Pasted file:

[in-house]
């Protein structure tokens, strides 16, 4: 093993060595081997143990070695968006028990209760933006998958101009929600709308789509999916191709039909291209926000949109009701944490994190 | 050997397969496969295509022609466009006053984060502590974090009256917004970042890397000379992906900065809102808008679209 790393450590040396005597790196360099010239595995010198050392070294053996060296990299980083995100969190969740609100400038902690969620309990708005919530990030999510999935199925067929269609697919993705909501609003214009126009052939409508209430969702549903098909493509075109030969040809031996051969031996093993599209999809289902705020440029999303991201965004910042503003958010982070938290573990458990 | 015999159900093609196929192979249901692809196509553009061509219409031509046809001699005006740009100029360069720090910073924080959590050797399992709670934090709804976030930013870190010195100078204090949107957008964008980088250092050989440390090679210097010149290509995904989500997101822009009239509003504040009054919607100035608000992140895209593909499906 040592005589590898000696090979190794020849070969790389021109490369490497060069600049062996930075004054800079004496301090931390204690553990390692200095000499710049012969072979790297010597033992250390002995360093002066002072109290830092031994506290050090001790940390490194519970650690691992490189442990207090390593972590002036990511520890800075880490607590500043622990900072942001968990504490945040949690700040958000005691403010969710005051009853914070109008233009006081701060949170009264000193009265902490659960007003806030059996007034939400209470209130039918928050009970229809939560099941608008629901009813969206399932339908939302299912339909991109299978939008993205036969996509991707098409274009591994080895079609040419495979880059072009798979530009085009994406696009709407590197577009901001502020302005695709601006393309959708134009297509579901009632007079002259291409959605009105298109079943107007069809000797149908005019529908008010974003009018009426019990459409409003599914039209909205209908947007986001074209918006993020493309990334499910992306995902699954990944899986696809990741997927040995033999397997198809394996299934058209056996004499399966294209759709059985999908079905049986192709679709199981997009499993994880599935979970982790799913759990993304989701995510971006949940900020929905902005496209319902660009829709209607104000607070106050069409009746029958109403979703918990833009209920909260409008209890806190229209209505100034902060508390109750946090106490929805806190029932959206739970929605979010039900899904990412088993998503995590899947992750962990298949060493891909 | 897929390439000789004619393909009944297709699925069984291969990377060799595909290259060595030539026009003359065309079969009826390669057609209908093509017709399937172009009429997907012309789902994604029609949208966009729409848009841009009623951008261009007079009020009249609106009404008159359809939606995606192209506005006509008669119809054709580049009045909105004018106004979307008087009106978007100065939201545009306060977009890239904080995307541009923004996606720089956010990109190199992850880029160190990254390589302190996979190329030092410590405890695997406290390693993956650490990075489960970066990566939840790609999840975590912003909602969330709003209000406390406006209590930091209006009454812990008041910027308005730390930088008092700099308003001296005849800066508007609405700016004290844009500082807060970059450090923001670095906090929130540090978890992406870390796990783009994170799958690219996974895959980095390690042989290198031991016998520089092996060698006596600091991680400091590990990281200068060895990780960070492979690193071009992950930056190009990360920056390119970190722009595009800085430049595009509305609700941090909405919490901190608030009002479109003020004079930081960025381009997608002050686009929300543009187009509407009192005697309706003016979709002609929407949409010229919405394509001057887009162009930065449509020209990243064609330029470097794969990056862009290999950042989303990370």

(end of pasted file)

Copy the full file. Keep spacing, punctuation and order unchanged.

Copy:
[in-house]
């Protein structure tokens, strides 16, 4: 093993060595081997143990070695968006028990209760933006998958101009929600709308789509999916191709039909291209926000949109009701944490994190 | 050997397969496969295509022609466009006053984060502590974090009256917004970042890397000379992906900065809102808008679209 790393450590040396005597790196360099010239595995010198050392070294053996060296990299980083995100969190969740609100400038902690969620309990708005919530990030999510999935199925067929269609697919993705909501609003214009126009052939409508209430969702549903098909493509075109030969040809031996051969031996093993599209999809289902705020440029999303991201965004910042503003958010982070938290573990458990 | 015999159900093609196929192979249901692809196509553009061509219409031509046809001699005006740009100029360069720090910073924080959590050797399992709670934090709804976030930013870190010195100078204090949107957008964008980088250092050989440390090679210097010149290509995904989500997101822009009239509003504040009054919607100035608000992140895209593909499906 040592005589590898000696090979190794020849070969790389021109490369490497060069600049062996930075004054800079004496301090931390204690553990390692200095000499710049012969072979790297010597033992250390002995360093002066002072109290830092031994506290050090001790940390490194519970650690691992490189442990207090390593972590002036990511520890800075880490607590500043622990900072942001968990504490945040949690700040958000005691403010969710005051009853914070109008233009006081701060949170009264000193009265902490659960007003806030059996007034939400209470209130039918928050009970229809939560099941608008629901009813969206399932339908939302299912339909991109299978939008993205036969996509991707098409274009591994080895079609040419495979880059072009798979530009085009994406696009709407590197577009901001502020302005695709601006393309959708134009297509579901009632007079002259291409959605009105298109079943107007069809000797149908005019529908008010974003009018009426019990459409409003599914039209909205209908947007986001074209918006993020493309990334499910992306995902699954990944899986696809990741997927040995033999397997198809394996299934058209056996004499399966294209759709059985999908079905049986192709679709199981997009499993994880599935979970982790799913759990993304989701995510971006949940900020929905902005496209319902660009829709209607104000607070106050069409009746029958109403979703918990833009209920909260409008209890806190229209209505100034902060508390109750946090106490929805806190029932959206739970929605979010039900899904990412088993998503995590899947992750962990298949060493891909 | 897929390439000789004619393909009944297709699925069984291969990377060799595909290259060595030539026009003359065309079969009826390669057609209908093509017709399937172009009429997907012309789902994604029609949208966009729409848009841009009623951008261009007079009020009249609106009404008159359809939606995606192209506005006509008669119809054709580049009045909105004018106004979307008087009106978007100065939201545009306060977009890239904080995307541009923004996606720089956010990109190199992850880029160190990254390589302190996979190329030092410590405890695997406290390693993956650490990075489960970066990566939840790609999840975590912003909602969330709003209000406390406006209590930091209006009454812990008041910027308005730390930088008092700099308003001296005849800066508007609405700016004290844009500082807060970059450090923001670095906090929130540090978890992406870390796990783009994170799958690219996974895959980095390690042989290198031991016998520089092996060698006596600091991680400091590990990281200068060895990780960070492979690193071009992950930056190009990360920056390119970190722009595009800085430049595009509305609700941090909405919490901190608030009002479109003020004079930081960025381009997608002050686009929300543009187009509407009192005697309706003016979709002609929407949409010229919405394509001057887009162009930065449509020209990243064609330029470097794969990056862009290999950042989303990370």